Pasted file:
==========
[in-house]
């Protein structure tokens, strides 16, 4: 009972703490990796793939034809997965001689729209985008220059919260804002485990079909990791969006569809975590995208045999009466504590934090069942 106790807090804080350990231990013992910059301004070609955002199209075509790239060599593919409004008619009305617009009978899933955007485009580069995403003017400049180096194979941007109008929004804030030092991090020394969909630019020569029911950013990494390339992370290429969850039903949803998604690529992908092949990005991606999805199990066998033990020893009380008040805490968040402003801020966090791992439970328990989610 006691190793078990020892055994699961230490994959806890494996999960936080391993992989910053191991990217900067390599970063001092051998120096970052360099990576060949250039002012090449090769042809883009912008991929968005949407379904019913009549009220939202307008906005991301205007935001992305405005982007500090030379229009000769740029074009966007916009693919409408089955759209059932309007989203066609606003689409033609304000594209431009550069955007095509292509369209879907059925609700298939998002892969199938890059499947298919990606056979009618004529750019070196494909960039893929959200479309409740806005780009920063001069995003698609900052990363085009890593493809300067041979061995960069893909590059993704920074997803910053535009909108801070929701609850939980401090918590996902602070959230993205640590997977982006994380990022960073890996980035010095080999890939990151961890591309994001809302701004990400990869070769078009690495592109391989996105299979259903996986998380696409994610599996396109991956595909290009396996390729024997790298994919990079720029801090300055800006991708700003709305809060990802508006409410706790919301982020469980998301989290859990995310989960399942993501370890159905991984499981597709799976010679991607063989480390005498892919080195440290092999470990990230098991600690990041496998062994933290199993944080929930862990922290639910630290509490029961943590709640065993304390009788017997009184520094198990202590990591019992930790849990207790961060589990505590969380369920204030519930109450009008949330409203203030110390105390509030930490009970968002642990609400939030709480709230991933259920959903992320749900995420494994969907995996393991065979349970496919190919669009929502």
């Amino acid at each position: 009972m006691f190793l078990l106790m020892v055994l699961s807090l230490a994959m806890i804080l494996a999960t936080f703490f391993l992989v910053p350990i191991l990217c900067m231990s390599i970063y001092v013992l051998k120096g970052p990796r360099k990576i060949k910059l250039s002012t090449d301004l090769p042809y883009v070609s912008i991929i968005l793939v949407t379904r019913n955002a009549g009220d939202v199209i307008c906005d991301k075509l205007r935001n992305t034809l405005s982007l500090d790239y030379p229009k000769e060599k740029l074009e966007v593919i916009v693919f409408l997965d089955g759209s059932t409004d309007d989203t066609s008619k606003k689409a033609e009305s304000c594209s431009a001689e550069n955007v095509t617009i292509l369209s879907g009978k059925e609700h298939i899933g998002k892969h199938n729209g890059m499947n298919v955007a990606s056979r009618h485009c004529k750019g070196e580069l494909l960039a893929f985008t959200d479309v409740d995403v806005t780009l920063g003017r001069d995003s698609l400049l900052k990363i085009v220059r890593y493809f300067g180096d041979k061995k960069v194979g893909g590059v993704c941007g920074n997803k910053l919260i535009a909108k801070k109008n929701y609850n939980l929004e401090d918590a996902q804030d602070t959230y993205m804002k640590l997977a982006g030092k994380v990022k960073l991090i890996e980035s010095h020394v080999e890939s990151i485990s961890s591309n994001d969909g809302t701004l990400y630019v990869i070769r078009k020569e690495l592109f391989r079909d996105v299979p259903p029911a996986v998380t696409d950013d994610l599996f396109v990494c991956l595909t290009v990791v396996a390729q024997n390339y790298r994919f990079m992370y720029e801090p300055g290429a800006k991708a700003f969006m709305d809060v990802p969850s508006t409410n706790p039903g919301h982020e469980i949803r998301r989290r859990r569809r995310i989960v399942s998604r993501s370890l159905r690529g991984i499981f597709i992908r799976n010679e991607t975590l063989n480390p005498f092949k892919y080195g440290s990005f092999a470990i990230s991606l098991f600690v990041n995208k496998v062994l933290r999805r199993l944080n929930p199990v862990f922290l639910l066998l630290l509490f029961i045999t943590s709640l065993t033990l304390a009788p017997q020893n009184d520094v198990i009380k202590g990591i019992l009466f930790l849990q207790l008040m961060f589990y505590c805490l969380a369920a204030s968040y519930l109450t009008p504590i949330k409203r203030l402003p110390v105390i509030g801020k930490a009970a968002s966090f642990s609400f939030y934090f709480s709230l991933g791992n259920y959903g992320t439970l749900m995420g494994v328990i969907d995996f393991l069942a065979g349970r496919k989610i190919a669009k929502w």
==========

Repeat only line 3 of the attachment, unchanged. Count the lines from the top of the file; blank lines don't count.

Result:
């Amino acid at each position: 009972m006691f190793l078990l106790m020892v055994l699961s807090l230490a994959m806890i804080l494996a999960t936080f703490f391993l992989v910053p350990i191991l990217c900067m231990s390599i970063y001092v013992l051998k120096g970052p990796r360099k990576i060949k910059l250039s002012t090449d301004l090769p042809y883009v070609s912008i991929i968005l793939v949407t379904r019913n955002a009549g009220d939202v199209i307008c906005d991301k075509l205007r935001n992305t034809l405005s982007l500090d790239y030379p229009k000769e060599k740029l074009e966007v593919i916009v693919f409408l997965d089955g759209s059932t409004d309007d989203t066609s008619k606003k689409a033609e009305s304000c594209s431009a001689e550069n955007v095509t617009i292509l369209s879907g009978k059925e609700h298939i899933g998002k892969h199938n729209g890059m499947n298919v955007a990606s056979r009618h485009c004529k750019g070196e580069l494909l960039a893929f985008t959200d479309v409740d995403v806005t780009l920063g003017r001069d995003s698609l400049l900052k990363i085009v220059r890593y493809f300067g180096d041979k061995k960069v194979g893909g590059v993704c941007g920074n997803k910053l919260i535009a909108k801070k109008n929701y609850n939980l929004e401090d918590a996902q804030d602070t959230y993205m804002k640590l997977a982006g030092k994380v990022k960073l991090i890996e980035s010095h020394v080999e890939s990151i485990s961890s591309n994001d969909g809302t701004l990400y630019v990869i070769r078009k020569e690495l592109f391989r079909d996105v299979p259903p029911a996986v998380t696409d950013d994610l599996f396109v990494c991956l595909t290009v990791v396996a390729q024997n390339y790298r994919f990079m992370y720029e801090p300055g290429a800006k991708a700003f969006m709305d809060v990802p969850s508006t409410n706790p039903g919301h982020e469980i949803r998301r989290r859990r569809r995310i989960v399942s998604r993501s370890l159905r690529g991984i499981f597709i992908r799976n010679e991607t975590l063989n480390p005498f092949k892919y080195g440290s990005f092999a470990i990230s991606l098991f600690v990041n995208k496998v062994l933290r999805r199993l944080n929930p199990v862990f922290l639910l066998l630290l509490f029961i045999t943590s709640l065993t033990l304390a009788p017997q020893n009184d520094v198990i009380k202590g990591i019992l009466f930790l849990q207790l008040m961060f589990y505590c805490l969380a369920a204030s968040y519930l109450t009008p504590i949330k409203r203030l402003p110390v105390i509030g801020k930490a009970a968002s966090f642990s609400f939030y934090f709480s709230l991933g791992n259920y959903g992320t439970l749900m995420g494994v328990i969907d995996f393991l069942a065979g349970r496919k989610i190919a669009k929502w």